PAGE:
Qantas says Covid vaccination will be mandatory for international passengers

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Qantas plans to require proof that customers on international flights have been vaccinated for Covid-19, once a vaccine is available in the marketplace.
Qantas plans to require proof that customers on international flights have been vaccinated for Covid-19, once a vaccine is available in the marketplace.

Qantas plans to require proof that customers on international flights have been vaccinated for Covid-19, once a vaccine is available in the marketplace.

"We think that's a necessity," Qantas CEO Alan Joyce said in an interview Monday on the Australian television program "A Current Affair."

• Related: U.S. airports roll out Covid tests in bid to reopen travel markets

Joyce's remarks came on the same day that the University of Oxford in partnership with the pharmaceutical company AstraZeneca announced yet another successful Covid-19 vaccine trial, joining recent announcements by Pfizer and Moderna. Pfizer hopes to begin distributing the vaccine in the U.S. as soon as mid-December.

Qantas' plan to require proof of a Covid-19 vaccination is likely to be adopted widely by air carriers, especially for airlines in countries with relatively low transmission, said David Powell, a medical advisor for IATA.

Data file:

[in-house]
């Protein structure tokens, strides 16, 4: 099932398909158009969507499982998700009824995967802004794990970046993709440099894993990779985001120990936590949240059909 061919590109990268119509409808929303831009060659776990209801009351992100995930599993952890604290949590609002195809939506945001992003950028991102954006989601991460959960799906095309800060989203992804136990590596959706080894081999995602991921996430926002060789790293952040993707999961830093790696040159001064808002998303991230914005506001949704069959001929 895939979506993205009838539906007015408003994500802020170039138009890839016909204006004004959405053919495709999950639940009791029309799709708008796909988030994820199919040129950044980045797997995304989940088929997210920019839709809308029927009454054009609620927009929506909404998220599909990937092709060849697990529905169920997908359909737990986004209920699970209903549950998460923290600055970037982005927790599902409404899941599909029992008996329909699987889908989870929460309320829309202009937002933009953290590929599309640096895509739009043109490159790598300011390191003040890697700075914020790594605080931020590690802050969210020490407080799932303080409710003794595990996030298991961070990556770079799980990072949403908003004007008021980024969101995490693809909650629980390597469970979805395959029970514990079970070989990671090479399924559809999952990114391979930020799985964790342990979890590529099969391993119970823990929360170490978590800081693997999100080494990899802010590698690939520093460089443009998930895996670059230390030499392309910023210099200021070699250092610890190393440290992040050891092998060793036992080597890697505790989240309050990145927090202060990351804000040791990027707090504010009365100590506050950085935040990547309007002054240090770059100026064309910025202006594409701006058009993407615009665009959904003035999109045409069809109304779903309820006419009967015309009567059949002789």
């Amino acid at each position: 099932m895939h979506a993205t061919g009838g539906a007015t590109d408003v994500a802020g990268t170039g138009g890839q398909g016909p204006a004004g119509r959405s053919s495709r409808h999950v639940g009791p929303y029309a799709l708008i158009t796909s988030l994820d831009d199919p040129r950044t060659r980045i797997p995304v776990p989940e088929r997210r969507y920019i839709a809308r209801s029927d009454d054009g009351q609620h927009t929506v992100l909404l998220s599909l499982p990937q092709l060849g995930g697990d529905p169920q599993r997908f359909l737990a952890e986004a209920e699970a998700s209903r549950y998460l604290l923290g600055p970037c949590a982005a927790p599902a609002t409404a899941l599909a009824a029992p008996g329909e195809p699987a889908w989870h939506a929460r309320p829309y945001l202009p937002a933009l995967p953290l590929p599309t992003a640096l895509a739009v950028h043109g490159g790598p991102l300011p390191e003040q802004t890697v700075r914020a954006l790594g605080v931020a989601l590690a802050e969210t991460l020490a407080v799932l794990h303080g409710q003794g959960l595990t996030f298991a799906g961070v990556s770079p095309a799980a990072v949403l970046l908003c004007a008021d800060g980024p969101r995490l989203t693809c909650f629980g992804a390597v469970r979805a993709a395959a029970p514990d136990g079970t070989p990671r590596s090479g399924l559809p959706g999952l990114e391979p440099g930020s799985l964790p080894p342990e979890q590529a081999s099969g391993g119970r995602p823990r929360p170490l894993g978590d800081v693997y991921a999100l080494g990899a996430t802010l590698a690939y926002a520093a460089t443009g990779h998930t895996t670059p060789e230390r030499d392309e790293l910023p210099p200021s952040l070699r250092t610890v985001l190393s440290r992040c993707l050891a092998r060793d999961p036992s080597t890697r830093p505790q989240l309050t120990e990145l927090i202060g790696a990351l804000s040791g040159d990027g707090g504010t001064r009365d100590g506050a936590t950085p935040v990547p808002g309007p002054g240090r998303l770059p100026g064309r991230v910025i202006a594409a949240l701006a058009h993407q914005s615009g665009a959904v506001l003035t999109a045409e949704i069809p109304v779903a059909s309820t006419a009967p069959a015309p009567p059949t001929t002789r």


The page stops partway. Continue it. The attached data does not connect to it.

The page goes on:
"This can only happen when the vaccine is widely available," Powell cautioned during a Monday webcast that was part of IATA's Annual General Meeting, which the trade group is holding virtually this week.

"The day after the vaccine comes out, nothing will happen because it will take months to get sufficient penetration and distribution," Powell added. IATA doesn't expect a vaccine to be widely distributed until the middle of next year.

Powell emphasized IATA's position that in the meantime governments must continue to work together and with airlines and airports to establish standardized testing protocols that will replace quarantines and border closures.

• Related: Airline alliances urge testing over quarantines

Airlines, he said, simply don't have the cash reserves to wait on widespread vaccination before restarting international travel.

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